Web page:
6. Helena (Hela) Rybak (1915-2005) was a member of the Communist underground in Warsaw, Poland. Under the guise of a non-Jewish shop owner in the ghetto, she travelled between the Aryan side of Warsaw and the ghetto many times to assist Jews. She hid Jews in a house she rented in the outskirts of Warsaw using false documents and cared for an extended period for three children she smuggled from the ghetto in addition to her own child.
7. Meir Shulman (1911-2003) started counterfeiting documents during the first round-ups in Chrzanów, Poland. He specialized in forging Aryan certificates and designing bunker hideouts. In the town of Michaokovitza, he dug a bunker under a kitchen that housed 15 Jews at first, but the number grew constantly. He forged hundreds of gold American coins that he used to buy supplies for the bunker. When the group was smuggled to Hungary, Shulman stayed behind and was caught. In route to Auschwitz, he managed to jump from the train and reach Hungary, reuniting with his wife, Nacha. While in Hungary he forged documents before escaping on the Relief and Rescue Committee train to Switzerland.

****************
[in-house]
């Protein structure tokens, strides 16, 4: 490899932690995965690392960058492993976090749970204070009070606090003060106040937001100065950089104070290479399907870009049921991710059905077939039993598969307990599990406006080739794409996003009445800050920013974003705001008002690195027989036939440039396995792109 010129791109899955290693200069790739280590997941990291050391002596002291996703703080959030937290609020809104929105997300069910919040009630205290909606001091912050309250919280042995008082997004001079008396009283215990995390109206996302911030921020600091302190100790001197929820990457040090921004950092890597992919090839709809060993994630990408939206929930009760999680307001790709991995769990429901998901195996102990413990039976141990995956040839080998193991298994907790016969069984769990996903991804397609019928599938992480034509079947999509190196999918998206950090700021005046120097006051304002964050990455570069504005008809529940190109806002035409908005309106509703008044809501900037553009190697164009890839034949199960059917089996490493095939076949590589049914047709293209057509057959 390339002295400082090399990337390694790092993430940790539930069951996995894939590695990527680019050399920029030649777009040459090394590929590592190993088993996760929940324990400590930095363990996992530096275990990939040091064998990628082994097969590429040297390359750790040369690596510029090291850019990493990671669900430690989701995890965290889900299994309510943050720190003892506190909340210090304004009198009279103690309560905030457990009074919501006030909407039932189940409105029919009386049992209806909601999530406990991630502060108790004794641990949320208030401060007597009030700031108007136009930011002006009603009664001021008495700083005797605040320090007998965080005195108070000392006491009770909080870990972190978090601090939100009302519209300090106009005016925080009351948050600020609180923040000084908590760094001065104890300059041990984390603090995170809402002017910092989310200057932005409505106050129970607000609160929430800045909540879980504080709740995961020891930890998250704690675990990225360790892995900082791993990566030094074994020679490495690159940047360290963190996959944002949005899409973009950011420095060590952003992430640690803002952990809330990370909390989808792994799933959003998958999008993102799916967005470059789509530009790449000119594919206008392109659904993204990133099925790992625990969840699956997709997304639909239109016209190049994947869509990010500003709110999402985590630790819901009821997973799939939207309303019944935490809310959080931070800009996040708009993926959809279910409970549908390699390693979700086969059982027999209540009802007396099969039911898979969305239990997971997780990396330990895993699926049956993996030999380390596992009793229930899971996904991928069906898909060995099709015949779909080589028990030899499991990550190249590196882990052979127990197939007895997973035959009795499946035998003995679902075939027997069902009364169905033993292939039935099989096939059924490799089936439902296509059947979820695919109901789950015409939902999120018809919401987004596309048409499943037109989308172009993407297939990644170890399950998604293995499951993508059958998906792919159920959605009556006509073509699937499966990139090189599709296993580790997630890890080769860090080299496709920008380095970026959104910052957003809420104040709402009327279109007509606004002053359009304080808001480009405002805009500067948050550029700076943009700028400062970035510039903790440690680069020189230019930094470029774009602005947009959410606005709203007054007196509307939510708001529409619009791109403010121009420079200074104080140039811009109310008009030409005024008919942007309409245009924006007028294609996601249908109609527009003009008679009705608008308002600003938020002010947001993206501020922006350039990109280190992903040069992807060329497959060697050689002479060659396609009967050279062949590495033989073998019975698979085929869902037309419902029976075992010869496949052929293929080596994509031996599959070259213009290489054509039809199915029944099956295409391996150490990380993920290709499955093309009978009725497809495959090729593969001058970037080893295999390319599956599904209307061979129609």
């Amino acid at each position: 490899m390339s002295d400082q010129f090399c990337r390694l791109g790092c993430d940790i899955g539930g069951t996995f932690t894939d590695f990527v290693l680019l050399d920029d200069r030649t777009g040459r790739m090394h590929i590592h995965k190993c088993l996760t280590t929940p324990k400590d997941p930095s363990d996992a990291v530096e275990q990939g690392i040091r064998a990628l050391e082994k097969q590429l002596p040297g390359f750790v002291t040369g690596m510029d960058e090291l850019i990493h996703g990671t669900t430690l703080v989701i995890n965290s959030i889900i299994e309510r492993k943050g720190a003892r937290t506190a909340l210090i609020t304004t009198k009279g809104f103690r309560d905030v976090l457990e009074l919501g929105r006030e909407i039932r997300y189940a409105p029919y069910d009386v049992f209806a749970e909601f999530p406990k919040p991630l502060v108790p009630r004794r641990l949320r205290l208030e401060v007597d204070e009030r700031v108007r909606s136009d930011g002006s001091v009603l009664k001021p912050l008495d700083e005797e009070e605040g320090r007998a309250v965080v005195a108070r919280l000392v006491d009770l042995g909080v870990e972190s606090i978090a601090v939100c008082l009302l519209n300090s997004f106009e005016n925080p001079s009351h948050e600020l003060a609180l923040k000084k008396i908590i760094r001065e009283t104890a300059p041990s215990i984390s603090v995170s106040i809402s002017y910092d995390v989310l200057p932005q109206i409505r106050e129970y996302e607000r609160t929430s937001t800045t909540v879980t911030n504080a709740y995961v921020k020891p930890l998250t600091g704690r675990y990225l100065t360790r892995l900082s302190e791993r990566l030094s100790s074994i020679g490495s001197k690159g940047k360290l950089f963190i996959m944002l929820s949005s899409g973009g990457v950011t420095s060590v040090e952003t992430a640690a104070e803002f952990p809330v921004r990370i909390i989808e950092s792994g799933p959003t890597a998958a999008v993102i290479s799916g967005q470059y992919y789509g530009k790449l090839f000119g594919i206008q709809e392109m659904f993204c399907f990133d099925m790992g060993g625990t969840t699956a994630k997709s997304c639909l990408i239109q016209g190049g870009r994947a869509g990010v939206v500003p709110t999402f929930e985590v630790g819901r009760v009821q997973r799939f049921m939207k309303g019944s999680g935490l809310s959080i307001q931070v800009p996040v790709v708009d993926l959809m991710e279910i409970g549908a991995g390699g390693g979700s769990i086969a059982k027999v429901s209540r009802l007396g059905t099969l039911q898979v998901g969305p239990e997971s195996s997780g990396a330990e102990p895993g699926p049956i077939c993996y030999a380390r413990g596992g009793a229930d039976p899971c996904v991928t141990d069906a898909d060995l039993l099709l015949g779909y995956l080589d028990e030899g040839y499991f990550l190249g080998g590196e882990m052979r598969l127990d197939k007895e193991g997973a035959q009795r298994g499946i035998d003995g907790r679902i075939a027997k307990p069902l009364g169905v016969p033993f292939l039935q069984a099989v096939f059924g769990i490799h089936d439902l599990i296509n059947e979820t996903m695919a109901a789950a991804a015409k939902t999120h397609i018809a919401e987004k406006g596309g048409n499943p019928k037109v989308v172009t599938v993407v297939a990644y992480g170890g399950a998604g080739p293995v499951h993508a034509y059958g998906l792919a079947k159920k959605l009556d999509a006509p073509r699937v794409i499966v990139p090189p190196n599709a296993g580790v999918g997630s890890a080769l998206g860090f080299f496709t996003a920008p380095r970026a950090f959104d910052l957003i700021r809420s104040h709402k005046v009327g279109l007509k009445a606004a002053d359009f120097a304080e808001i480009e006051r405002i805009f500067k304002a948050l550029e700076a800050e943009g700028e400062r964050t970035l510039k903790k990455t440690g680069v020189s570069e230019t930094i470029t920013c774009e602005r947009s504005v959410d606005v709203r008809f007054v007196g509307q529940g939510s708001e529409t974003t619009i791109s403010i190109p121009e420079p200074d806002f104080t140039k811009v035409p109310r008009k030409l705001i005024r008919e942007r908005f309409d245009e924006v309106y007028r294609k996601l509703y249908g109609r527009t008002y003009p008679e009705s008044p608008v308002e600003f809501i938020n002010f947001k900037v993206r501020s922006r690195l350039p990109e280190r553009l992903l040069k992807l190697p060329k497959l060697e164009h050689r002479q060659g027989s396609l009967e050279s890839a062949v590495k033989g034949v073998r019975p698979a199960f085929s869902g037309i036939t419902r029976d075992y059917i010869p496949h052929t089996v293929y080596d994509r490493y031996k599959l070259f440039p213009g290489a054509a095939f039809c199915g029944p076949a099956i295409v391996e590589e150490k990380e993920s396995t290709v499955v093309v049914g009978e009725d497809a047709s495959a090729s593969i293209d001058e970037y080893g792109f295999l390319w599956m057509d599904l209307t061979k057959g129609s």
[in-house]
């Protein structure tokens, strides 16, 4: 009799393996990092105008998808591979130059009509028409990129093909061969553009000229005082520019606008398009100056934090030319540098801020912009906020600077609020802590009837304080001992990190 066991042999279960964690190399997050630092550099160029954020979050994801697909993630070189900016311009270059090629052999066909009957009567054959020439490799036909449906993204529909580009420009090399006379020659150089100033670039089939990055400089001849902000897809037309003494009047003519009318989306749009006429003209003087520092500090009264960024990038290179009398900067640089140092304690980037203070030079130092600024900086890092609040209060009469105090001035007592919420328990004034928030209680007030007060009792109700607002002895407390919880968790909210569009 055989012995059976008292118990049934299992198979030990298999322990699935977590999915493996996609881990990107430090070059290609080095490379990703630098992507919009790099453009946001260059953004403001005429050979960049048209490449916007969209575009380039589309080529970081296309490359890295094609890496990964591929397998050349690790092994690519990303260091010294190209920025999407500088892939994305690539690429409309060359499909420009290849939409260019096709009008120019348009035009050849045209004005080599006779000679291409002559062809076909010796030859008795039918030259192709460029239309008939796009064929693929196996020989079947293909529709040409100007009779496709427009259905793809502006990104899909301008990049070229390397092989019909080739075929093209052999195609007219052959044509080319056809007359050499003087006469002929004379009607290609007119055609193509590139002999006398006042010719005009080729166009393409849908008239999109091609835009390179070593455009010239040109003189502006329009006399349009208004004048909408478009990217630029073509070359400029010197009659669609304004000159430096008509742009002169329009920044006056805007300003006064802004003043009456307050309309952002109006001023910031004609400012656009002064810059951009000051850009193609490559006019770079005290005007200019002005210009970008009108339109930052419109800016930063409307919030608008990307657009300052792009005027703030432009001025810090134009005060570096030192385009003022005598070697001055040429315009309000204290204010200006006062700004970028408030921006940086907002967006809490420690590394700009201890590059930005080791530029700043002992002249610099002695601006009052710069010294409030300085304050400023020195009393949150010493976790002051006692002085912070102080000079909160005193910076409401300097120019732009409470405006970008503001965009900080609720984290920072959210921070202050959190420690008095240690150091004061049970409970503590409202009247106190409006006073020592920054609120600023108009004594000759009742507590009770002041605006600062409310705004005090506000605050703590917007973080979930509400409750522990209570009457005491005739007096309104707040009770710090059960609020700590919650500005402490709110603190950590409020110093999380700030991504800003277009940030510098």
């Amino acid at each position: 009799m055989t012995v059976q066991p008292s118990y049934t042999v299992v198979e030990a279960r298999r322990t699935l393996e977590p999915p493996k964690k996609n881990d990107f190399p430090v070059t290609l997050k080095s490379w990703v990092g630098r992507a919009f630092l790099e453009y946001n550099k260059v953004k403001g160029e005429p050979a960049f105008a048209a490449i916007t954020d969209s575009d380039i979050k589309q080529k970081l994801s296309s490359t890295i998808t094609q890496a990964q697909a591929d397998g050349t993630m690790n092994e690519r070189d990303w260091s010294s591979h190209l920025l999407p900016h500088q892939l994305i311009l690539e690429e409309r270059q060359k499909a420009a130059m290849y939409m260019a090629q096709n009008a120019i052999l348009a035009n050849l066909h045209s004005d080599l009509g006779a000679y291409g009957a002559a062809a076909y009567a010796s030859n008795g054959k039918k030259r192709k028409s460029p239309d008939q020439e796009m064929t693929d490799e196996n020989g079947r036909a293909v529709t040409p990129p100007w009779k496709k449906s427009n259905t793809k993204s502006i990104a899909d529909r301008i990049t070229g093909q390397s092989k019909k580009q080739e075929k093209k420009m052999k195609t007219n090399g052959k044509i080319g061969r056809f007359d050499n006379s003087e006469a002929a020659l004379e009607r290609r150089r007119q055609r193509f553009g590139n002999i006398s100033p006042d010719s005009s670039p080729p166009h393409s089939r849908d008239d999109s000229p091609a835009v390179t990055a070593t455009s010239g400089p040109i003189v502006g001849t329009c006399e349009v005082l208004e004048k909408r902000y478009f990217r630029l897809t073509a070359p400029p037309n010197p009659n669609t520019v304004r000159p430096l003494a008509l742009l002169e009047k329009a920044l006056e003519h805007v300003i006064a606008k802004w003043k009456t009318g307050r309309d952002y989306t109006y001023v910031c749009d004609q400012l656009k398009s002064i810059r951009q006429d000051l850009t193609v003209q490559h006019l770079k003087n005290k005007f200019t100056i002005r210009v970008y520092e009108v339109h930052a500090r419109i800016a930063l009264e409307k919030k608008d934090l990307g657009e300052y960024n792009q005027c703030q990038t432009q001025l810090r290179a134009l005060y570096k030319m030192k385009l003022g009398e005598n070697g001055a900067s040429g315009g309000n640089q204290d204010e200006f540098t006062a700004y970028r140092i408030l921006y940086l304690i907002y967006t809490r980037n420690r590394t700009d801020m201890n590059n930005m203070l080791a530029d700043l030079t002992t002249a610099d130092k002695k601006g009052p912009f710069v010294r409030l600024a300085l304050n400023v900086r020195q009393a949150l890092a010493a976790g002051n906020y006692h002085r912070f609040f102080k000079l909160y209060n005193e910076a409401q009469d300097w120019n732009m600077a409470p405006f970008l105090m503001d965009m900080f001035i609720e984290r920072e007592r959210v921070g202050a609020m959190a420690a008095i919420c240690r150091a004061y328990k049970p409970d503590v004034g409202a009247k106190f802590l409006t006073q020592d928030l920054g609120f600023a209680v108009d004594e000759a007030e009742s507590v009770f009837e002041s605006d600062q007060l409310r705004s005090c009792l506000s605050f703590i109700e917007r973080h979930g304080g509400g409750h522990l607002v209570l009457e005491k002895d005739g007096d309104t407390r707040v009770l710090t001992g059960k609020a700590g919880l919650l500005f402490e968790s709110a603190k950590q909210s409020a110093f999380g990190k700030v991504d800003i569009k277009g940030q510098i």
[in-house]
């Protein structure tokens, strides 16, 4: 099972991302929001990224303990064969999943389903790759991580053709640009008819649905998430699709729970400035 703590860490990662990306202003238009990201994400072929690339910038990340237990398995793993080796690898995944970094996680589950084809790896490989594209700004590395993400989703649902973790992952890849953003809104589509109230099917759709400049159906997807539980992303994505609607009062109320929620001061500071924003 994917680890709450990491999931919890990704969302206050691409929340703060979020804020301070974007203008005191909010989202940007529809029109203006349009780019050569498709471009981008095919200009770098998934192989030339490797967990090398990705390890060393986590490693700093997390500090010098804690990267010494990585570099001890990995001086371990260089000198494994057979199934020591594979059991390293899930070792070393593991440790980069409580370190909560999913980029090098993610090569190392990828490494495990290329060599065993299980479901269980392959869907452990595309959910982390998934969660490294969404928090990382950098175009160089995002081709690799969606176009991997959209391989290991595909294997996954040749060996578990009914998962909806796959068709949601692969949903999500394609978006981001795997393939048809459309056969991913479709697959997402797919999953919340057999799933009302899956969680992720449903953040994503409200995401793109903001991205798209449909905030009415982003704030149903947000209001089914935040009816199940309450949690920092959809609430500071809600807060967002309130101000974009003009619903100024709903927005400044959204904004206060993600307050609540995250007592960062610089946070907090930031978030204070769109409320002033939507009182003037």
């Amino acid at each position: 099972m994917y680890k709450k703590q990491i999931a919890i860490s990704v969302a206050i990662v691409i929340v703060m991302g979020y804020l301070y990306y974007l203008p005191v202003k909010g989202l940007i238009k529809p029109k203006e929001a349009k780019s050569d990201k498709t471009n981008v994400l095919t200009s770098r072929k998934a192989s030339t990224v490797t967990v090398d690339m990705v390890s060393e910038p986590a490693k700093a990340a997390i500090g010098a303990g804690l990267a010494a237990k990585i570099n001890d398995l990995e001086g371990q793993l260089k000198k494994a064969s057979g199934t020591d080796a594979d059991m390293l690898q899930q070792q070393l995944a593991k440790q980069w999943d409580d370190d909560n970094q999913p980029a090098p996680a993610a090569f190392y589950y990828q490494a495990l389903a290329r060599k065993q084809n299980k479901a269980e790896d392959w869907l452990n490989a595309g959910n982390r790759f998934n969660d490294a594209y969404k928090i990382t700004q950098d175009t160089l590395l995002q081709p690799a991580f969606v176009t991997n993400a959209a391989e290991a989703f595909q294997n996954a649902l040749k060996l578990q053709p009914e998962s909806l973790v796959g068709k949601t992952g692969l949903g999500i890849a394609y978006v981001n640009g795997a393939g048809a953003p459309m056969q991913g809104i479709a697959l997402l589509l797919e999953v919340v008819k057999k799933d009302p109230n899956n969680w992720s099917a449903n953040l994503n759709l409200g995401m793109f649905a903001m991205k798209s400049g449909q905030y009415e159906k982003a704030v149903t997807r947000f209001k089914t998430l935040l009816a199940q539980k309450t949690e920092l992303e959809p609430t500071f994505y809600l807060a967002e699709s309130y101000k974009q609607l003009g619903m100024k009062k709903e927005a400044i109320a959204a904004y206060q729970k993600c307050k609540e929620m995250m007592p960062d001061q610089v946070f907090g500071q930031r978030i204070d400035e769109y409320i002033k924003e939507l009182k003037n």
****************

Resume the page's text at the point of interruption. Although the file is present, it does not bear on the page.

Three rescuers whose family members have not been located will be noted:
8, 9. Alfred Wetzler (1918-1988) and Rudolf Vrba (1924-2006), two Slovak Jews, escaped together from Auschwitz and composed the “Auschwitz Report” in April 1944 that provided the most detailed description of the gas chambers and mass murder up to that point. The report was released in June 1944 and, under pressure from U.S. President Franklin Roosevelt and U.K Prime Minister Winston Churchill, Hungarian ruler Regent Miklos Horthy ordered the transports to Auschwitz stopped. Some 120,000 Jews from Budapest were spared.
10. Rabbi Michael Dov Weissmandl (1918-1957) was head of the “Working Group” in Bratislava, Slovakia, together with his relative, Jewish rescuer Gisi Fleischmann. The “Working Group” was involved in a wide range of rescue activities. It sent agents to follow Slovak deportees to Poland to document their fate; convinced Slovak authorities to establish forced labor camps in order to prevent the Jews’ deportation; encouraged Jews to escape to Hungary and hid Jewish refugees from Poland. The “Working Group” also bribed Nazi and Slovak officials in a scheme (“Europe Plan”) designed to save European Jewry that ultimately failed.
For more information please contact: Alan Schneider, Director, B’nai B’rith World Center, firstname.lastname@example.org.